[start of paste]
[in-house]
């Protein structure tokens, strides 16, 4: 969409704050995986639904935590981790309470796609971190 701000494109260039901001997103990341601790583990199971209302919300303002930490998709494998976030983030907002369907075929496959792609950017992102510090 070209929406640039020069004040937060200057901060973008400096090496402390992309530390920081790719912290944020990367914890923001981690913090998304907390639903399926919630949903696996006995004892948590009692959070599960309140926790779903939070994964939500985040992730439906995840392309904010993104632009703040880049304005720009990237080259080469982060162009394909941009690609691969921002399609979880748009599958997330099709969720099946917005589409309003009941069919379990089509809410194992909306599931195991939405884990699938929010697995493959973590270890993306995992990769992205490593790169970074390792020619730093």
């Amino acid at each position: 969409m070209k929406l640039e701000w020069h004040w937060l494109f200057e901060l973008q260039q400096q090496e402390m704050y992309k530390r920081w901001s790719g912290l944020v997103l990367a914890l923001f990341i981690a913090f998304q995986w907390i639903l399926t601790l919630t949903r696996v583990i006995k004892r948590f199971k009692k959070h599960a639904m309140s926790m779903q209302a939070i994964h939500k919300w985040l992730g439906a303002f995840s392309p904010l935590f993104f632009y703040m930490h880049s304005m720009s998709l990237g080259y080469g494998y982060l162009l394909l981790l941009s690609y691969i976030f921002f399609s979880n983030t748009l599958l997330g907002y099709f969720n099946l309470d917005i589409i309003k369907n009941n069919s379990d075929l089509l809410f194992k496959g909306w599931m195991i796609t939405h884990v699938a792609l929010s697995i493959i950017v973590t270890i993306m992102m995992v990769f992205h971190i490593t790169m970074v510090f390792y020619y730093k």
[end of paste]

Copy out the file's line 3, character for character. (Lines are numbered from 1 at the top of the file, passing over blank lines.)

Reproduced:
């Amino acid at each position: 969409m070209k929406l640039e701000w020069h004040w937060l494109f200057e901060l973008q260039q400096q090496e402390m704050y992309k530390r920081w901001s790719g912290l944020v997103l990367a914890l923001f990341i981690a913090f998304q995986w907390i639903l399926t601790l919630t949903r696996v583990i006995k004892r948590f199971k009692k959070h599960a639904m309140s926790m779903q209302a939070i994964h939500k919300w985040l992730g439906a303002f995840s392309p904010l935590f993104f632009y703040m930490h880049s304005m720009s998709l990237g080259y080469g494998y982060l162009l394909l981790l941009s690609y691969i976030f921002f399609s979880n983030t748009l599958l997330g907002y099709f969720n099946l309470d917005i589409i309003k369907n009941n069919s379990d075929l089509l809410f194992k496959g909306w599931m195991i796609t939405h884990v699938a792609l929010s697995i493959i950017v973590t270890i993306m992102m995992v990769f992205h971190i490593t790169m970074v510090f390792y020619y730093k």